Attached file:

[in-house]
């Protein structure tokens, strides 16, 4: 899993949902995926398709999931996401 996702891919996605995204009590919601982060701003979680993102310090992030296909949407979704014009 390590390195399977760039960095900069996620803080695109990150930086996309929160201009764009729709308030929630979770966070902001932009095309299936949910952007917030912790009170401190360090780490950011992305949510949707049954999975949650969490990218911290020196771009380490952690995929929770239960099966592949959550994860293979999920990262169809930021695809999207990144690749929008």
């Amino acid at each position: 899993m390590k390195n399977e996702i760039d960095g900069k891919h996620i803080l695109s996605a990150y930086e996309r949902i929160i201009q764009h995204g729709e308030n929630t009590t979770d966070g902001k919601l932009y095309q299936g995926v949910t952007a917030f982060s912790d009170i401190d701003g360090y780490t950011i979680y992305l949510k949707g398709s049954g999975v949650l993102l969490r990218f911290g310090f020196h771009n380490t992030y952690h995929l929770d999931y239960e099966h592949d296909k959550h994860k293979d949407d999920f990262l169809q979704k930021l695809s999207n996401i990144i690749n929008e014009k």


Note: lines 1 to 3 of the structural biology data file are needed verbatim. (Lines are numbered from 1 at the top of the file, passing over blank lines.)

[in-house]
């Protein structure tokens, strides 16, 4: 899993949902995926398709999931996401 996702891919996605995204009590919601982060701003979680993102310090992030296909949407979704014009 390590390195399977760039960095900069996620803080695109990150930086996309929160201009764009729709308030929630979770966070902001932009095309299936949910952007917030912790009170401190360090780490950011992305949510949707049954999975949650969490990218911290020196771009380490952690995929929770239960099966592949959550994860293979999920990262169809930021695809999207990144690749929008």
């Amino acid at each position: 899993m390590k390195n399977e996702i760039d960095g900069k891919h996620i803080l695109s996605a990150y930086e996309r949902i929160i201009q764009h995204g729709e308030n929630t009590t979770d966070g902001k919601l932009y095309q299936g995926v949910t952007a917030f982060s912790d009170i401190d701003g360090y780490t950011i979680y992305l949510k949707g398709s049954g999975v949650l993102l969490r990218f911290g310090f020196h771009n380490t992030y952690h995929l929770d999931y239960e099966h592949d296909k959550h994860k293979d949407d999920f990262l169809q979704k930021l695809s999207n996401i990144i690749n929008e014009k």